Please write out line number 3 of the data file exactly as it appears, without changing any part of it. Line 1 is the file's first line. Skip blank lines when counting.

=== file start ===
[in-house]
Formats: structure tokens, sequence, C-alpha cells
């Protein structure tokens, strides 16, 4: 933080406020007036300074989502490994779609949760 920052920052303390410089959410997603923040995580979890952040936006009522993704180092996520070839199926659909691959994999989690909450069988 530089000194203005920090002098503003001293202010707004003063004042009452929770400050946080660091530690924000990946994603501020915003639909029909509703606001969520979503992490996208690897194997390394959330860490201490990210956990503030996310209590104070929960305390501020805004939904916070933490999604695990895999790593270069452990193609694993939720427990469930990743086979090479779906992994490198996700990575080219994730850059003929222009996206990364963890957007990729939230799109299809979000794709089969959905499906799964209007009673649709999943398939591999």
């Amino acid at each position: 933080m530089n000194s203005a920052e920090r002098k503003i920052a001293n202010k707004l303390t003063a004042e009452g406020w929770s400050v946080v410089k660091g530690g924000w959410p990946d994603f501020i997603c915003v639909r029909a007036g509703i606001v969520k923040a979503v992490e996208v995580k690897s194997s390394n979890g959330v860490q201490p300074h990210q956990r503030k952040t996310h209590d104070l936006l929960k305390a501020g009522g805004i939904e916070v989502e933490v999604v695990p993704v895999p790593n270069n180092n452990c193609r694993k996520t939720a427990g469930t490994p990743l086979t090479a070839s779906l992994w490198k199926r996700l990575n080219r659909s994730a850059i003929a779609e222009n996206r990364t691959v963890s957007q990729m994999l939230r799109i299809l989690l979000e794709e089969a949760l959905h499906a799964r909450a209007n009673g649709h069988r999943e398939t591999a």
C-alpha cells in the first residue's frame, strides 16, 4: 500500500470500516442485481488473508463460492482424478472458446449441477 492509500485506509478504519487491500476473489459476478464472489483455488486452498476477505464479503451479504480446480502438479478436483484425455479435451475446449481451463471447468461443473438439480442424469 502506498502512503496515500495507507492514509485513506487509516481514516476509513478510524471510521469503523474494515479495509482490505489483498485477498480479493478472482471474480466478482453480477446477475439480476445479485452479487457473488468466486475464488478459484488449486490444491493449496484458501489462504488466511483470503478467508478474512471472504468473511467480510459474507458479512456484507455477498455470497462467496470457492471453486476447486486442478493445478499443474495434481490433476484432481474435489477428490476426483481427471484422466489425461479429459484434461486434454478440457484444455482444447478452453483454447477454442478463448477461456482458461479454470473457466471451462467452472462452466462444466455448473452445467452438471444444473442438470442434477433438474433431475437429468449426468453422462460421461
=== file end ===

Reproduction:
């Protein structure tokens, strides 16, 4: 933080406020007036300074989502490994779609949760 920052920052303390410089959410997603923040995580979890952040936006009522993704180092996520070839199926659909691959994999989690909450069988 530089000194203005920090002098503003001293202010707004003063004042009452929770400050946080660091530690924000990946994603501020915003639909029909509703606001969520979503992490996208690897194997390394959330860490201490990210956990503030996310209590104070929960305390501020805004939904916070933490999604695990895999790593270069452990193609694993939720427990469930990743086979090479779906992994490198996700990575080219994730850059003929222009996206990364963890957007990729939230799109299809979000794709089969959905499906799964209007009673649709999943398939591999």